Vector fields transverse to the boundary of a manifold

jford1906

I'm trying to work up some examples to help me understand this concept. Would the periodic flow on a solid torus be transverse to it's boundary?

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WWGD

Gold Member
Transverse I think means here not lying in the tangent space to the boundary points.

jford1906

So since it's a periodic flow, say given by $$dx = -y, dy=x \mbox{ and }dz = 0,$$ all trajectories are parallel to the boundary, so they would not lie in the tangent space to any boundary points, and the flow would be transverse?

WWGD

Gold Member
That sounds right.

Rock. Thanks!

lavinia

Gold Member
So since it's a periodic flow, say given by $$dx = -y, dy=x \mbox{ and }dz = 0,$$ all trajectories are parallel to the boundary, so they would not lie in the tangent space to any boundary points, and the flow would be transverse?
Transverse to the boundary means that the part of the flow that is on boundary does not lie in the tangent space to the boundary. So the flow must point either outwards or inwards.

zinq

I'm trying to work up some examples to help me understand this concept. Would the periodic flow on a solid torus be transverse to it's boundary?
First of all, there are a lot of different periodic flows on a solid torus, so no one flow is "the" periodic flow.*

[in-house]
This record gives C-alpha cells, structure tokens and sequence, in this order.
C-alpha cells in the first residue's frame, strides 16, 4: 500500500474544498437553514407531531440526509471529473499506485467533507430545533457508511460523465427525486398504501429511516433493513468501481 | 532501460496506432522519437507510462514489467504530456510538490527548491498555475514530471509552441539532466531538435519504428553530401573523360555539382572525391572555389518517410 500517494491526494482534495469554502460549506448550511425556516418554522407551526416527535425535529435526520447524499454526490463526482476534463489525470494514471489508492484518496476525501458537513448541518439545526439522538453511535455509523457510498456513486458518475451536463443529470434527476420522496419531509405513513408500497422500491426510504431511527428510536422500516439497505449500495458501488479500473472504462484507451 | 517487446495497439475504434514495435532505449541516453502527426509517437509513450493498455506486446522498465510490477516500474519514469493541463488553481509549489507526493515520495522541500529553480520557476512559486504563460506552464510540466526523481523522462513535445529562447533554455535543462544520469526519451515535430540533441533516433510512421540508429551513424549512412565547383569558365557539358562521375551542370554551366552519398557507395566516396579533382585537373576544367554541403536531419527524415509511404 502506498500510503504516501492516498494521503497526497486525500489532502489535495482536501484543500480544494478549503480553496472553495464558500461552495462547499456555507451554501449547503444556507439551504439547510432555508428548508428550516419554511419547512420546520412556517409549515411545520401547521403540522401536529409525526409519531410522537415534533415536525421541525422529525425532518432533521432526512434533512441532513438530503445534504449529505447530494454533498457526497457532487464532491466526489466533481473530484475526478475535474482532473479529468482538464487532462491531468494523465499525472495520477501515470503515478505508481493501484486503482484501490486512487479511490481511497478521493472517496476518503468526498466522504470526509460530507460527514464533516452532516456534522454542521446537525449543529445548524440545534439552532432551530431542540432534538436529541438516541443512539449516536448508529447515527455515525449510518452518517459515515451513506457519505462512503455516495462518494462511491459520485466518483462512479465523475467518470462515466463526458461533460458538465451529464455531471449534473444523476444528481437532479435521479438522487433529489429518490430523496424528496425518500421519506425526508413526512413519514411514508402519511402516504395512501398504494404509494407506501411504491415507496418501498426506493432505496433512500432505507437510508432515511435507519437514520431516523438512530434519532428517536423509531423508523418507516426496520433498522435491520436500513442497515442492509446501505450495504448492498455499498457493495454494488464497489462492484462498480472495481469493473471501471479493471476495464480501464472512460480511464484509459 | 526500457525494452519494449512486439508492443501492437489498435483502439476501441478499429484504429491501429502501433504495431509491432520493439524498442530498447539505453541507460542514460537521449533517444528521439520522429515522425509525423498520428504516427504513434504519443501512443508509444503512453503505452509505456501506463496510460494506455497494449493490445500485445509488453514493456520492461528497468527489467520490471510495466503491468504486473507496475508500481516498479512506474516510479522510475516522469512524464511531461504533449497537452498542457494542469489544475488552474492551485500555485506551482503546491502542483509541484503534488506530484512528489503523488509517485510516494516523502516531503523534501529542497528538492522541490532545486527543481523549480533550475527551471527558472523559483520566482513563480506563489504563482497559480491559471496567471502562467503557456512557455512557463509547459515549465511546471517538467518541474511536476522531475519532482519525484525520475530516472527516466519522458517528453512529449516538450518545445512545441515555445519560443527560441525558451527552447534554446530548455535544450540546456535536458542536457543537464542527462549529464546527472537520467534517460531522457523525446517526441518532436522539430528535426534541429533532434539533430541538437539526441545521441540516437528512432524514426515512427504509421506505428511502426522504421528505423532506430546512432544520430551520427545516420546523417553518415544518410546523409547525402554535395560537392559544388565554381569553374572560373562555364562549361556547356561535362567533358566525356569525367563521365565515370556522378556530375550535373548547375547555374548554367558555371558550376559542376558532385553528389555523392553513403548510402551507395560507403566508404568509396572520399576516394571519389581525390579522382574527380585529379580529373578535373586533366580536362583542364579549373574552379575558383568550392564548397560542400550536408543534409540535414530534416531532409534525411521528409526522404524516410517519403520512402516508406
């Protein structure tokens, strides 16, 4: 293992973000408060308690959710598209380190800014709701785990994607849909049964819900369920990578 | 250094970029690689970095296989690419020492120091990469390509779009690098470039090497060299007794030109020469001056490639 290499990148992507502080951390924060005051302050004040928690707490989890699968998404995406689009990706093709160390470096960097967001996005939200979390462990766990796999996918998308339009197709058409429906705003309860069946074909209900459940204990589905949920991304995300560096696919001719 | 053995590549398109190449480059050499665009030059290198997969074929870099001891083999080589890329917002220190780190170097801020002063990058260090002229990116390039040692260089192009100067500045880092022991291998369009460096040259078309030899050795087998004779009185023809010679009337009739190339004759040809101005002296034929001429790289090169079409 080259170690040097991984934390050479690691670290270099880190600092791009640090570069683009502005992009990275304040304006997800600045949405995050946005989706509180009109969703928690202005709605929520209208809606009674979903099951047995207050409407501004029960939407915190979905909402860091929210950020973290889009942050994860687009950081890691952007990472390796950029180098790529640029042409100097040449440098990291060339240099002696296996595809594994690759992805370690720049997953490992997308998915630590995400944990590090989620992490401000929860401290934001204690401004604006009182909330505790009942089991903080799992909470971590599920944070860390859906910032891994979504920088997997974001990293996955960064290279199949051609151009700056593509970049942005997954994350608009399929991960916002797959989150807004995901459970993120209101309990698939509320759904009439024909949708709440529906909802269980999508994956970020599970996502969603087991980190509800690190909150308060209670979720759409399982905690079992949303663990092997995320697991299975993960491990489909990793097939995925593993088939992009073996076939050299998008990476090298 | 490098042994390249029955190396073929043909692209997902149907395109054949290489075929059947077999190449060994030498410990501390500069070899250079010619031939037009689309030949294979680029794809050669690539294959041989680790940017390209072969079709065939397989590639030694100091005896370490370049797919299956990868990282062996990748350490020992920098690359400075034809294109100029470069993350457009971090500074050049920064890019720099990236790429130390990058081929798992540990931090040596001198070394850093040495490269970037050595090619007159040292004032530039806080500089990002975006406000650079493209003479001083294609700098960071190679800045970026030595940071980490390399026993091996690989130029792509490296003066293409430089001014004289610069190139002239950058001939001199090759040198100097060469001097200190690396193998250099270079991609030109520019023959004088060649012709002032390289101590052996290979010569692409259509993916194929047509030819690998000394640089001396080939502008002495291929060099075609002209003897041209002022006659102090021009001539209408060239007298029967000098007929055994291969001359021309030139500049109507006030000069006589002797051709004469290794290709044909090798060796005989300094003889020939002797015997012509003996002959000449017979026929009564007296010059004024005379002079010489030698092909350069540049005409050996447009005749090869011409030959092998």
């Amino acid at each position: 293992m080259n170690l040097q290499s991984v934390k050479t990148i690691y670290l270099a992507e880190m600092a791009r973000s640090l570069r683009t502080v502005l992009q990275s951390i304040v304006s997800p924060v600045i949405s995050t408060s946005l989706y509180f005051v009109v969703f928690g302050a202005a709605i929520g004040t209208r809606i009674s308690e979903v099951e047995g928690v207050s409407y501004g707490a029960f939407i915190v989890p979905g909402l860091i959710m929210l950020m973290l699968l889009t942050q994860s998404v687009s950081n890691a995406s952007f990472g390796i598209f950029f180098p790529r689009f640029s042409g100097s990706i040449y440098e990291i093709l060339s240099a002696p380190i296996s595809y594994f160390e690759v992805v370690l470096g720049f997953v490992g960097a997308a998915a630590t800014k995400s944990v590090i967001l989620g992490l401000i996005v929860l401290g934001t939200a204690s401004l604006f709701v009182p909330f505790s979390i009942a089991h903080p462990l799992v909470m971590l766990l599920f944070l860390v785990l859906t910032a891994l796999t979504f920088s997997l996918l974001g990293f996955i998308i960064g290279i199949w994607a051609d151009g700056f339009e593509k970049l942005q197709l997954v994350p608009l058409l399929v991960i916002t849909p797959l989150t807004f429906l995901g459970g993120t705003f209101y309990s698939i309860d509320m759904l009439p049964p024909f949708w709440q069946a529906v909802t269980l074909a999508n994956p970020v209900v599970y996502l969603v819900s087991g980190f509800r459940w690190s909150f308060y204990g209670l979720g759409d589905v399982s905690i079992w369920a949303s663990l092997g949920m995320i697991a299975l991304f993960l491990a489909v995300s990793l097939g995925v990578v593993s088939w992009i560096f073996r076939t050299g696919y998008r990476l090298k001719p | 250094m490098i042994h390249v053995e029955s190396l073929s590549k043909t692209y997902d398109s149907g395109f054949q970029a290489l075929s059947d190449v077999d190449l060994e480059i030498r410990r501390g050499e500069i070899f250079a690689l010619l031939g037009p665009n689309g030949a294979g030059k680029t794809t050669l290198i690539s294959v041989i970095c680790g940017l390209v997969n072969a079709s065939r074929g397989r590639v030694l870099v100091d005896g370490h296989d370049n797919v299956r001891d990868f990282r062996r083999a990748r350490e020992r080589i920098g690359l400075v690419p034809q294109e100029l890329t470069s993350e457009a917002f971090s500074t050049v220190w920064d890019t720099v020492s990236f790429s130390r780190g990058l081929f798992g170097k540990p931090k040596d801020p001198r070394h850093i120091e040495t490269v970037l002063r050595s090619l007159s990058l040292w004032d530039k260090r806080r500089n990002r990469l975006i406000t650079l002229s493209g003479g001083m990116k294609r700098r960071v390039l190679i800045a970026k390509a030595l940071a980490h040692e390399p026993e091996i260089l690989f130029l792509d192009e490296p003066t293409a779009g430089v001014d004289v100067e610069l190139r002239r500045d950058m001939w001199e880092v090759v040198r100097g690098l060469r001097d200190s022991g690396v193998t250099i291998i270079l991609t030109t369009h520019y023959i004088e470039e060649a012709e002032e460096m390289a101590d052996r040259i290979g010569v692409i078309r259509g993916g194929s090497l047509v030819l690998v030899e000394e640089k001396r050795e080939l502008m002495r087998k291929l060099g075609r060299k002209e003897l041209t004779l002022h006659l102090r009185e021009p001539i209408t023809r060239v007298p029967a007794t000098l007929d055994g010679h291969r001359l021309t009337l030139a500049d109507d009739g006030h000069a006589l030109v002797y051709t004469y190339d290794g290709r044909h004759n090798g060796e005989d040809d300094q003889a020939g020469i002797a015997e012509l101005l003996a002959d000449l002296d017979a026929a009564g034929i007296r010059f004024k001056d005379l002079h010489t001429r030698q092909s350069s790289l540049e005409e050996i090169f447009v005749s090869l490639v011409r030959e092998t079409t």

Secondly (as Lavinia has said), a flow being transverse to a manifold's boundary means that the flow is never tangent to the boundary. It follows that on each component of the boundary, the flow is either pointing only inwards, or else pointing only outwards on that component. Since the solid torus has only one boundary component, of course, a flow transverse to its boundary must be everywhere outward or everywhere inward on the boundary.

Clearly, any flow transverse to the boundary of any manifold cannot be periodic, since a periodic flow means that at a certain time T > 0, the flow carries all points back to where they started.
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* For example: If θ is the angular coordinate in the solid torus D2 × S1 (the disk cross the circle = {exp(iθ) : 0 <= θ < 2π}), then the simplest periodic flow is given by the vector field that is d/dθ everywhere. But now we can imagine cutting D2 × S1 along say the disk D2 × {exp(i0)}, giving one exposed disk a rotation by angle (2πp/q) where p/q is any rational number, and the reattaching the exposed disks to make a solid torus again. In this case, the flow will carry all points back to where they started at time 2πq. The core circle of the solid torus will flow back to where it started in less time, namely 2π, than any other trajectory.

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